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Bare Fists

Bob Mee

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ISBN 10: 0002189666 / ISBN 13: 9780002189668
Published by HarperCollinsWillow, 2000
Condition: Good Hardcover
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Bibliographic Details

Title: Bare Fists

Publisher: HarperCollinsWillow

Publication Date: 2000

Binding: Hardcover

Book Condition: Good

About this title

Synopsis:

This text takes a look at the forgotten world of bare-knuckle prize-fighting, from the heyday of pugilism in the 18th century, to its extinction at the end of the 19th, and its re-emergence this century in the form of illegal underground bouts. James Figg, the notorious prize-fighter, swordsman and bear-baiter, was the first man to help establish fist-fighting as the preferred sport of the masses, who had previously been entertained by such delights as women versus dwarfs and animals fighting in a burning barrel. From the age of Figg, until the late 19th century, prize-fighting was the dominant sport of the landed classes. All the chief combatants were backed by the rich aristocracy and a succession of kings from George I were keen followers of the sport and often to be found at ringside. The author charts the progress of the so-called Championship of England and, interspersed with social observation and biographical detail, he paints a vivid picture of the society in which this sport thrived. The reader is introduced to a variety of fighters including Jack Broughton, Jack Slack, Daniel Mendoza, Jim Belcher, Tom Cribb and Tom Sayers. Their hard drinking and prodigous fight achievements almost beggar belief, but they usually took their toll. Most succumbed to an early grave. The sport all but came to an end with the introduction of the Queensberry Rules in 1867, but that was not the end of the story. Fist-fighting continued underground as an illegal practice, and still does, although it is unrecognizable from its noble heritage. In the final part of the book, laments the decline of bare-knuckle fighting from the late 19th century. The modern-day version is a sickening and brutal world - the sort inhabited by Lenny McLean and Roy Shaw - where kicking, stamping and illegal weapons are more prevalent than the fist.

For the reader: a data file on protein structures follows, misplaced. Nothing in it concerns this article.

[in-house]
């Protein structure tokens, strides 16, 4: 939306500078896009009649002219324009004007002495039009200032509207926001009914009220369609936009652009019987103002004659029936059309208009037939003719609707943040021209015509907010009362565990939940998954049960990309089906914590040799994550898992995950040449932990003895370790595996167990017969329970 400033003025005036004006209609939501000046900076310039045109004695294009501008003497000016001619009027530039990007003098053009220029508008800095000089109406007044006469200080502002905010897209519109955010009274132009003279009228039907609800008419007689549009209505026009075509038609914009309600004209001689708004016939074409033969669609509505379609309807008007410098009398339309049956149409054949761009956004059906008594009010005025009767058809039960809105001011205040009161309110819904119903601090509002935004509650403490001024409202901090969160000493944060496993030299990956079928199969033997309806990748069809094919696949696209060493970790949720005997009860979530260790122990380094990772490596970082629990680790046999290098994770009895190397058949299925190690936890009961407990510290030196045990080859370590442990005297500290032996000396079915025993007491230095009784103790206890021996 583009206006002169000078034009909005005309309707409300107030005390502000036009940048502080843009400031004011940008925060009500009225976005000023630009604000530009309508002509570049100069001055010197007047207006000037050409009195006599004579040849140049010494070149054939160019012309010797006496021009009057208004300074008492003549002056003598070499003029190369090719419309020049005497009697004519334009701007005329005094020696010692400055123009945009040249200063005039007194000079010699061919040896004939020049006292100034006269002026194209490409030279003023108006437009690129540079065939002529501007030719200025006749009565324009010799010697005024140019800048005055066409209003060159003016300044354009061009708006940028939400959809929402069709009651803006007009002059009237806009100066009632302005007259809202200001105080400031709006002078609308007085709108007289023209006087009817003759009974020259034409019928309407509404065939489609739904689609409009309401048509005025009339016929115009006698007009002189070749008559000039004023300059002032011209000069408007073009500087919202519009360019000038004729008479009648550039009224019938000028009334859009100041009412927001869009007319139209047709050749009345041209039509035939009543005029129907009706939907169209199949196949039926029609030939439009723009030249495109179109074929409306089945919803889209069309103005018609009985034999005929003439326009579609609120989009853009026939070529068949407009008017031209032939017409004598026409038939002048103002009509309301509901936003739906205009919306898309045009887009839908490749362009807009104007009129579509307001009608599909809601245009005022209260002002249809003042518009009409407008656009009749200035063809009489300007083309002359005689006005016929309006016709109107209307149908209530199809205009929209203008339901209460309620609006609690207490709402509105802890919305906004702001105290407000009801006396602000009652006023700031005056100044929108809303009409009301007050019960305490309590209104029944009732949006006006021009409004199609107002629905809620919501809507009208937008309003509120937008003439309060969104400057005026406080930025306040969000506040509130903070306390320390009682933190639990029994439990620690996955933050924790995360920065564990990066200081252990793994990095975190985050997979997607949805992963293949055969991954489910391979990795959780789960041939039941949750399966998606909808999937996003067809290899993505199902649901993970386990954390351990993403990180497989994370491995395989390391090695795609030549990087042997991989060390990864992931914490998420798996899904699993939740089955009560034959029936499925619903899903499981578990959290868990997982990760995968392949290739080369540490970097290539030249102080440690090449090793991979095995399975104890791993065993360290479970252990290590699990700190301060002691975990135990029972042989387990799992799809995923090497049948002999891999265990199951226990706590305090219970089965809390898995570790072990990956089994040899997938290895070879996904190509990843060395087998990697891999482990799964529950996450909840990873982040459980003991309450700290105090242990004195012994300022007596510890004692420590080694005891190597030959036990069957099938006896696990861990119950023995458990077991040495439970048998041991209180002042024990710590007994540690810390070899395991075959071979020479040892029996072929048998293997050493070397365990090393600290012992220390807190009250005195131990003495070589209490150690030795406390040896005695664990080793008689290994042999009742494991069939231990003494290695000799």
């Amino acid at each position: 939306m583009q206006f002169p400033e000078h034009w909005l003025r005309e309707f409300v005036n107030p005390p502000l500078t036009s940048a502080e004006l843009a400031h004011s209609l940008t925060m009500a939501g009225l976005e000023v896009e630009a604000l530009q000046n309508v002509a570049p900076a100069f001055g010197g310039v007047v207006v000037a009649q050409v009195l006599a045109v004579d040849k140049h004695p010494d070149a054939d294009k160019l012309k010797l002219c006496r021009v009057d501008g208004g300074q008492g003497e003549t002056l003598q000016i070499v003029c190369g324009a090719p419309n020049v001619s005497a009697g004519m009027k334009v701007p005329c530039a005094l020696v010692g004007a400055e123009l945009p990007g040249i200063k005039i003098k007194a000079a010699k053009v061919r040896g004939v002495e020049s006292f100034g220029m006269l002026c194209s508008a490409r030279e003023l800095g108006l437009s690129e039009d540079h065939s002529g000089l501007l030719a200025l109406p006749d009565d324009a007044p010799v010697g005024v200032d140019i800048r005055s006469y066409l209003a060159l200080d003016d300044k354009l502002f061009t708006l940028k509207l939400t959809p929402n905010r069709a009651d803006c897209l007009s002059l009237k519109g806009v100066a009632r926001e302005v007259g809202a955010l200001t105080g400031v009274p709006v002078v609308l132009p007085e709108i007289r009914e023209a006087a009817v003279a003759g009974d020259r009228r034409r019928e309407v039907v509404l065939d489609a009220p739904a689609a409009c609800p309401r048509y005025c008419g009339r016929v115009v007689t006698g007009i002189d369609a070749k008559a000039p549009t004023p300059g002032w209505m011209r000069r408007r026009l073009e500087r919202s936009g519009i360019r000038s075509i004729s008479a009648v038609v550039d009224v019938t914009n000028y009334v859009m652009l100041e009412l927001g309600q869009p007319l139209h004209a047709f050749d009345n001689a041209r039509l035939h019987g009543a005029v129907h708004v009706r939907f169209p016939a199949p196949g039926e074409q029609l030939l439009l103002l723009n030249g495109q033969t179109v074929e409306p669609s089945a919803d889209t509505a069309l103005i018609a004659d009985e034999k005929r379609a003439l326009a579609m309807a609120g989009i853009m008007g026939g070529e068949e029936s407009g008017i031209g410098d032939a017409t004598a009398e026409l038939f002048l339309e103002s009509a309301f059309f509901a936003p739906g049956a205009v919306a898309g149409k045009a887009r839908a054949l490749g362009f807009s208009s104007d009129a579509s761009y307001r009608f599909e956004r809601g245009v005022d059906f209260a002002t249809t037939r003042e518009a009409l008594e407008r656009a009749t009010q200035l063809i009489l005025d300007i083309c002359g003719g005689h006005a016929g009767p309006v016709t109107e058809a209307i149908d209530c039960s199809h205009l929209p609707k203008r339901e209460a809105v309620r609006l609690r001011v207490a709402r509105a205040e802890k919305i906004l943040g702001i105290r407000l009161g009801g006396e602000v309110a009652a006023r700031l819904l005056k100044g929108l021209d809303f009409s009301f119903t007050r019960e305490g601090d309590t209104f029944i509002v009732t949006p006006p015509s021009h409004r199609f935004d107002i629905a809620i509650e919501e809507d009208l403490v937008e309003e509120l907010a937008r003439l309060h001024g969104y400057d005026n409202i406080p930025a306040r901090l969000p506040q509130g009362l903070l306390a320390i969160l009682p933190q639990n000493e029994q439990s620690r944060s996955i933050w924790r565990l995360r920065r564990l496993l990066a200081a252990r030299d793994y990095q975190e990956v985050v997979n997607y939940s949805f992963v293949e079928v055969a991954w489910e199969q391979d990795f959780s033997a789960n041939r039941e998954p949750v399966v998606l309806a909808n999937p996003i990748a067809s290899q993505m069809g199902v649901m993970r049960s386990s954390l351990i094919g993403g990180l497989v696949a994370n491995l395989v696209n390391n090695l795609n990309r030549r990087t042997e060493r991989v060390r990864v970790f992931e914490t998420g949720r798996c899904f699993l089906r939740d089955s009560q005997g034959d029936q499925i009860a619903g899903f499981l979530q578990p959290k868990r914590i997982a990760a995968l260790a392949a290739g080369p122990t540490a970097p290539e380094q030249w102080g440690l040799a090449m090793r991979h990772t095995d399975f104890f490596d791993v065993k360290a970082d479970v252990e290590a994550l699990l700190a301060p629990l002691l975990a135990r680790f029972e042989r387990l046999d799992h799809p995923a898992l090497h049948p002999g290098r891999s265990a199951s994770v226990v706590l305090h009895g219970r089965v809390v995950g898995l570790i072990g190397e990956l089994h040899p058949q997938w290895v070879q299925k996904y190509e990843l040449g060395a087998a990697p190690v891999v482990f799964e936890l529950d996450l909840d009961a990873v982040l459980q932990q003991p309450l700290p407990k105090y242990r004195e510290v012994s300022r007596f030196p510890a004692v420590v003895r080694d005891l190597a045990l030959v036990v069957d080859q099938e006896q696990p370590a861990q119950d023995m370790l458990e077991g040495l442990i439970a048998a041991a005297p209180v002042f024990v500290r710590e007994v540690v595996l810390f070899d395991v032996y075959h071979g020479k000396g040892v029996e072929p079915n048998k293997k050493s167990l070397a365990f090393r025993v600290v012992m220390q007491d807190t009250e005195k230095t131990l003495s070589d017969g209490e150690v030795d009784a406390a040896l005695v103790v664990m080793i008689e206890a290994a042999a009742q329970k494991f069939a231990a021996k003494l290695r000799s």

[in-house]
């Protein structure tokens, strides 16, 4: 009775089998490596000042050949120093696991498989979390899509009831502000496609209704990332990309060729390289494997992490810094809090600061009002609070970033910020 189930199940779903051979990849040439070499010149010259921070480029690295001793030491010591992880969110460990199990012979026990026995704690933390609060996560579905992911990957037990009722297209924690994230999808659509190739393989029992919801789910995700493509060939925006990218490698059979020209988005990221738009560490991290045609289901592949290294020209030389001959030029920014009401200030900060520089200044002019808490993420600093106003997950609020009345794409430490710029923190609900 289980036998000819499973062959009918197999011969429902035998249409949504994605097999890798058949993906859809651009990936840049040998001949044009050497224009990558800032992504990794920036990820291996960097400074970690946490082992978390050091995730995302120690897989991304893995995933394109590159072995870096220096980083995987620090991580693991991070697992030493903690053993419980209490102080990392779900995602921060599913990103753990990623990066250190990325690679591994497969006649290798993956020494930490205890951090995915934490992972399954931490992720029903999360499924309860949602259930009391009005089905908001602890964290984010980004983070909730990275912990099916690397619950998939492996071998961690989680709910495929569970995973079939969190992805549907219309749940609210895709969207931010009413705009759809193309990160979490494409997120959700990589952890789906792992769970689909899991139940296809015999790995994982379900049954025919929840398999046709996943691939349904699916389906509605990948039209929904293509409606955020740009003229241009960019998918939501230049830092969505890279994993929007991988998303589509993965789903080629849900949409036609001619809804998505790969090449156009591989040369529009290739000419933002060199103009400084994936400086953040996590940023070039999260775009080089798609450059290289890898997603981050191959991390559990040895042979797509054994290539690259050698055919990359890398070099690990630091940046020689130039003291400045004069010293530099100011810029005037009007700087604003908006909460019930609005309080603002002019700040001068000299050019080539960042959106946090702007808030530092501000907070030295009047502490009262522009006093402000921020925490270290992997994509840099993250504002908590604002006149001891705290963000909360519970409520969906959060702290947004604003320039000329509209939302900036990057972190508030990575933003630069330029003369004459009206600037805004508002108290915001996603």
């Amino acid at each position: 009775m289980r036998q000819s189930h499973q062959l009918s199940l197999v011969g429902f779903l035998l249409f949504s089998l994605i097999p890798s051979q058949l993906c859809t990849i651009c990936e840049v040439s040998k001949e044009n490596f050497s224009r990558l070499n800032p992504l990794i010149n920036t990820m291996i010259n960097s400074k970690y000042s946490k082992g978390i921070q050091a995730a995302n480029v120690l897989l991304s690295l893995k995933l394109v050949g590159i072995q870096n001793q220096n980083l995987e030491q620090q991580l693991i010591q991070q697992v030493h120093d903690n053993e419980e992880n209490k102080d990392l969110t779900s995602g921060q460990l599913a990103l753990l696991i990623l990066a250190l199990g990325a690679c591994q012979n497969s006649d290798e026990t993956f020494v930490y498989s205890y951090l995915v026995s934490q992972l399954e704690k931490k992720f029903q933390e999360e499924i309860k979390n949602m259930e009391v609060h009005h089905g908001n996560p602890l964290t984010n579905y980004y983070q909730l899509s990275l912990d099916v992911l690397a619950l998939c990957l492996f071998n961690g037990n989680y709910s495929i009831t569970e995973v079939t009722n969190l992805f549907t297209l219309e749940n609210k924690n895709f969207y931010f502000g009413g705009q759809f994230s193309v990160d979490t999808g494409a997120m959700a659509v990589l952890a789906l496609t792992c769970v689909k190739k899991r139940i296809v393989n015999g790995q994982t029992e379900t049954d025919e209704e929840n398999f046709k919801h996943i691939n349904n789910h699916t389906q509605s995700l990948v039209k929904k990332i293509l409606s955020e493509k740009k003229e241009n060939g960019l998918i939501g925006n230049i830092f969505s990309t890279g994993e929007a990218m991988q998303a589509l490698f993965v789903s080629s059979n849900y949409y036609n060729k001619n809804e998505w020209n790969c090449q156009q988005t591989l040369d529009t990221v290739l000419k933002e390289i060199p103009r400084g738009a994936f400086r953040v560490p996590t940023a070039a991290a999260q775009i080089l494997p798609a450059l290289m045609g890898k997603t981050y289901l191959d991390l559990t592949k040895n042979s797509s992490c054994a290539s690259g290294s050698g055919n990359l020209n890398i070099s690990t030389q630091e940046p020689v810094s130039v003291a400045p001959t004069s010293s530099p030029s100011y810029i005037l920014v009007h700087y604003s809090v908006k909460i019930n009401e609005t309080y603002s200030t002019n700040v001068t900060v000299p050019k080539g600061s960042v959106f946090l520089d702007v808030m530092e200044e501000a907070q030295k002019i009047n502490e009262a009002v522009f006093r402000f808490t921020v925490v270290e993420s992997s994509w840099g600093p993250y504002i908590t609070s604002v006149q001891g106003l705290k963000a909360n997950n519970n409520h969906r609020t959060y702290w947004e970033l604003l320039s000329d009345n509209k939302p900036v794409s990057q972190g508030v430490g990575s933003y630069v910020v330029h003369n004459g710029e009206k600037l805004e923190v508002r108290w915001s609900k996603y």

About the Author:

Bob Mee, the current boxing correspondent of the Daily Telegraph has been a boxing writer for more than 20 years, during which time he has written extensively for Boxing News and worked title fights around the world for Sky Sports and ITV. He has written several books, most recently a collaboration with veteran fight promoter Mickey Duff, on Duff's autobiography, Twenty and Out.

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